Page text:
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  • Hello.

  • Welcome to Living English.

  • Today we're looking at directions.

  • How do you ask the directions when you're in a strange city?

  • Remember from last episode...

  • ... Anne has an appointment with a private detective.

  • Now she has to find his office.

  • Let's see how she goes in today's episode of 'Sisters and Brothers'.

  • Excuse me.

  • Yes.

  • Could you tell me how to get to Mitshell Street?

  • Yes, you...

  • You're going the wrong way.

  • You need to go straight along here...

  • ... past the silver balls.

  • Turn left and it's the second on the right.

  • Opposite the Town Hall.

  • Thank you very much.

  • You're welcome.

  • Excuse me.

  • Yes.

  • I'm looking for number 23.

  • Barbour's Private Investigator.

  • Over there, next to trees.

  • - Thank you. - Good luck.

  • [...].

  • Come in.

  • Sorry.

  • Yes. Any time.

  • Oh, yes. [...].

  • Must go now.

  • And goodbye.

  • Ms [...]. Julia.

  • Bye.

  • Mister Barbour?

  • John, John. [...] private investigator.

  • And you must be Ms Lee.

  • Please sit doown.

  • Now.

  • What can I do for you Ms Lee?

  • Could you find him for me?

  • Who's the man on the photograph...

  • ... we'll find out in the next episode.

  • But first let's look again at how Anne asks for directions.

  • - Excuse me. - Yes?

  • Could you tell me how to get to Mitshell Street?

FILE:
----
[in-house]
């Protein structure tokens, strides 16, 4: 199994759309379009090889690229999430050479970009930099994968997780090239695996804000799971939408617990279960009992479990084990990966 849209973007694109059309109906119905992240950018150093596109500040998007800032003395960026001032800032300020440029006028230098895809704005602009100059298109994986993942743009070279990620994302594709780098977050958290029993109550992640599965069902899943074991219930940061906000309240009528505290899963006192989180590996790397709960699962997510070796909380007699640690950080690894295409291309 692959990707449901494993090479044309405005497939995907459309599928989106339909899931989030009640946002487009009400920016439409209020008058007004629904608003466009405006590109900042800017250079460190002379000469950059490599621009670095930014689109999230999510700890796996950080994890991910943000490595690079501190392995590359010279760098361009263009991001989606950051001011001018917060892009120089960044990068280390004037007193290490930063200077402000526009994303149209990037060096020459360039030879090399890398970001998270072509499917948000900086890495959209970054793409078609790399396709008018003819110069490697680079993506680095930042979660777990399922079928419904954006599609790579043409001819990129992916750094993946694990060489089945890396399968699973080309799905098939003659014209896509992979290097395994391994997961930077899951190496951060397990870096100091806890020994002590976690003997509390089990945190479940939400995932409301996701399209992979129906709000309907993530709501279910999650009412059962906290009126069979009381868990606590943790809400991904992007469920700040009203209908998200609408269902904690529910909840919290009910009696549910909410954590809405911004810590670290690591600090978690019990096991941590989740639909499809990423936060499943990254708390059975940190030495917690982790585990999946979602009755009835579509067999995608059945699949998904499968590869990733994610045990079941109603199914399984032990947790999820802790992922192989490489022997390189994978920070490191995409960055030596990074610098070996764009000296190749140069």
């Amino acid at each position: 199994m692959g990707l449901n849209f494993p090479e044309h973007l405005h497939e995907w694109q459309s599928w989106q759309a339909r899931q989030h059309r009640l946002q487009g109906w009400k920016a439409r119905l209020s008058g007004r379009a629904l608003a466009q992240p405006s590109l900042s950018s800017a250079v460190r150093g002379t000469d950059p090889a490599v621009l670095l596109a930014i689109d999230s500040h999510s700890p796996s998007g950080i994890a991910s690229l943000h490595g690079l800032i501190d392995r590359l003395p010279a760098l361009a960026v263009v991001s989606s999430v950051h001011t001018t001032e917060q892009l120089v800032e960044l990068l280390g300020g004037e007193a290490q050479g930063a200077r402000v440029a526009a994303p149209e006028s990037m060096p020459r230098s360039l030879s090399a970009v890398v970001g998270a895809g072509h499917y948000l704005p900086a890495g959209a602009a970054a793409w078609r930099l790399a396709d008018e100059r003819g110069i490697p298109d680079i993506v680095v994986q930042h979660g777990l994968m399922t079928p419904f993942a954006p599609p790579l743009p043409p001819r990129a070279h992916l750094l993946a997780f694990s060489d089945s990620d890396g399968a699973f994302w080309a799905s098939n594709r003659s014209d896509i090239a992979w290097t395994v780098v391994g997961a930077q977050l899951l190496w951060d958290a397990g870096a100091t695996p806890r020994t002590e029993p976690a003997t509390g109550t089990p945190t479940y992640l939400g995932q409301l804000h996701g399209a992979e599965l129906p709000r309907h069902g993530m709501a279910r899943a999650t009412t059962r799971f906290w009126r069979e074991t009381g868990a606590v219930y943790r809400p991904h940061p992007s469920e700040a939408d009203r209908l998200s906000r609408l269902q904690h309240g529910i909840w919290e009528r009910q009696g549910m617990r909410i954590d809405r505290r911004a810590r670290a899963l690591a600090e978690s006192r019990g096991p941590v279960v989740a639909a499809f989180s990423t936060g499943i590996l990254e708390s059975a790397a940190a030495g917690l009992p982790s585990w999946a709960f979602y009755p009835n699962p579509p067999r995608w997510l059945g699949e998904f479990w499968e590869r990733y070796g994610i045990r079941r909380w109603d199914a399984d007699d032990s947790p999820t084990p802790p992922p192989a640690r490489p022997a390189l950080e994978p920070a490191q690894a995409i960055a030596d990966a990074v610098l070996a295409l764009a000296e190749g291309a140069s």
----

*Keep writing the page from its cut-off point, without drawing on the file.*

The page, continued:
• Anne says 'Excuse me'.

  • This is polite.

  • Because the woman is a strainger.

  • Let's practise that.

  • Make sure you say 'excuse' and not 'scuse'.

  • Excuse me.

  • How does Anne ask for direction?

  • Could you tell me how to get to Mitshell Street?

  • Anne asks politely for directions.

  • She says 'Could you tell me how to get to'...

  • ... where she wants to go.

  • Let's try at home with some different places.

  • First Smith Street.

  • Ask how to get to Smith Street.

  • Could you tell me how to get to Smith Street?

  • The post office.

  • Could you tell me how to get to the post office?

  • The airport.

  • Could you tell me how to get to the airport?

  • Now let's listen to the directions.

  • Yes, you...

  • You're going the wrong way.

  • You need to go straight along here...

  • ... past the silver balls.

  • Turn left and it's the second on the right.

  • Opposite the Town Hall.

  • Thank you very much.

  • You're welcome.

  • We'll look at some of those words a bit later.

  • Anne asks someone else for directions.

  • Watch how she asks this time.

  • Excuse me.

  • Yes.

  • I'm looking for number 23.

  • Barbour's Private Investigator.

  • Anne says what she is looking for.

  • She says...

  • ... 'I'm looking for number 23.'

  • This is the street number.

  • You try saying this with the clip.

  • Excuse me.

  • Yes.

  • I'm looking for number 23.

  • Anne is talking about what she is doing now.

  • She is looking for something.

  • "I'm looking for" is short for "I am looking for".

  • This is called the Present Continuous Tense.

  • We use it for actions which continue.

  • Let's practise.

  • Use 'I'm looking for' with these words.

  • The post office.

  • I'm looking for the post office.

  • The supermarket.

  • I'm looking for the supermarket.

  • Look at what happens when instead of 'I' we use other words.

  • Anne's looking for number 23.

  • So what's Anne looking for?

  • Answer using 'she's'.

  • She's looking for number 23.

  • What's he looking for?

  • He's looking for number 23.

  • What are you looking for?

  • You're looking for number 23.

  • And what are they looking for?

  • They're looking for number 23.

  • Everybody is looking for number 23.

  • Look at how we write and say these.

  • Say it after me.

  • I'm looking.

  • He is looking.